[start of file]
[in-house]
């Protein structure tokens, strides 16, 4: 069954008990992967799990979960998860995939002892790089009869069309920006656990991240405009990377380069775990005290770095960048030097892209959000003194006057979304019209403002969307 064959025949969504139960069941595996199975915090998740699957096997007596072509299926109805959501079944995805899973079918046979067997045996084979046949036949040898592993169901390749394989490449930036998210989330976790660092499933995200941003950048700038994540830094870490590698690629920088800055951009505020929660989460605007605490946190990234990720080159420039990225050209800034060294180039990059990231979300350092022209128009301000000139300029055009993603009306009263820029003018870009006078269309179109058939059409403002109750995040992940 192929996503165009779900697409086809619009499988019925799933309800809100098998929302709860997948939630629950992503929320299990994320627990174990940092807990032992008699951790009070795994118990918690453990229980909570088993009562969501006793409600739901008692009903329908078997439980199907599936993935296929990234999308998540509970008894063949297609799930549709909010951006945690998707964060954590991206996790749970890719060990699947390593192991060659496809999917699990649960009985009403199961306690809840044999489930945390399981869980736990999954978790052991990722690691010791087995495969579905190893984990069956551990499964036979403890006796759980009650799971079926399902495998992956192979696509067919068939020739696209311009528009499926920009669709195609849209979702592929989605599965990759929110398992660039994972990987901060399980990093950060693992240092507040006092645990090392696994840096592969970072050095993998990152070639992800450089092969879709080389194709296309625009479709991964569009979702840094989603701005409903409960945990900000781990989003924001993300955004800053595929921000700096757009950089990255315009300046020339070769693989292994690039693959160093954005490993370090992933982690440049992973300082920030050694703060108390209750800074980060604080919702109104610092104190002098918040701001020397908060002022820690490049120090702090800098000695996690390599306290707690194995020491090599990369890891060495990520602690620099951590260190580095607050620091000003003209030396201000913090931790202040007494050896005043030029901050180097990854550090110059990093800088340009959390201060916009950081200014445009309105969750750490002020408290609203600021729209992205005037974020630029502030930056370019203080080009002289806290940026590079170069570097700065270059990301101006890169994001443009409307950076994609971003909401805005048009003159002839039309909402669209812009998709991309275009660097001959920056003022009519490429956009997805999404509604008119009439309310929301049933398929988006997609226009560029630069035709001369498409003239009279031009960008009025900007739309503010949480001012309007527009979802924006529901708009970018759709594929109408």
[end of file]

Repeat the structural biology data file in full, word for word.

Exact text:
[in-house]
């Protein structure tokens, strides 16, 4: 069954008990992967799990979960998860995939002892790089009869069309920006656990991240405009990377380069775990005290770095960048030097892209959000003194006057979304019209403002969307 064959025949969504139960069941595996199975915090998740699957096997007596072509299926109805959501079944995805899973079918046979067997045996084979046949036949040898592993169901390749394989490449930036998210989330976790660092499933995200941003950048700038994540830094870490590698690629920088800055951009505020929660989460605007605490946190990234990720080159420039990225050209800034060294180039990059990231979300350092022209128009301000000139300029055009993603009306009263820029003018870009006078269309179109058939059409403002109750995040992940 192929996503165009779900697409086809619009499988019925799933309800809100098998929302709860997948939630629950992503929320299990994320627990174990940092807990032992008699951790009070795994118990918690453990229980909570088993009562969501006793409600739901008692009903329908078997439980199907599936993935296929990234999308998540509970008894063949297609799930549709909010951006945690998707964060954590991206996790749970890719060990699947390593192991060659496809999917699990649960009985009403199961306690809840044999489930945390399981869980736990999954978790052991990722690691010791087995495969579905190893984990069956551990499964036979403890006796759980009650799971079926399902495998992956192979696509067919068939020739696209311009528009499926920009669709195609849209979702592929989605599965990759929110398992660039994972990987901060399980990093950060693992240092507040006092645990090392696994840096592969970072050095993998990152070639992800450089092969879709080389194709296309625009479709991964569009979702840094989603701005409903409960945990900000781990989003924001993300955004800053595929921000700096757009950089990255315009300046020339070769693989292994690039693959160093954005490993370090992933982690440049992973300082920030050694703060108390209750800074980060604080919702109104610092104190002098918040701001020397908060002022820690490049120090702090800098000695996690390599306290707690194995020491090599990369890891060495990520602690620099951590260190580095607050620091000003003209030396201000913090931790202040007494050896005043030029901050180097990854550090110059990093800088340009959390201060916009950081200014445009309105969750750490002020408290609203600021729209992205005037974020630029502030930056370019203080080009002289806290940026590079170069570097700065270059990301101006890169994001443009409307950076994609971003909401805005048009003159002839039309909402669209812009998709991309275009660097001959920056003022009519490429956009997805999404509604008119009439309310929301049933398929988006997609226009560029630069035709001369498409003239009279031009960008009025900007739309503010949480001012309007527009979802924006529901708009970018759709594929109408």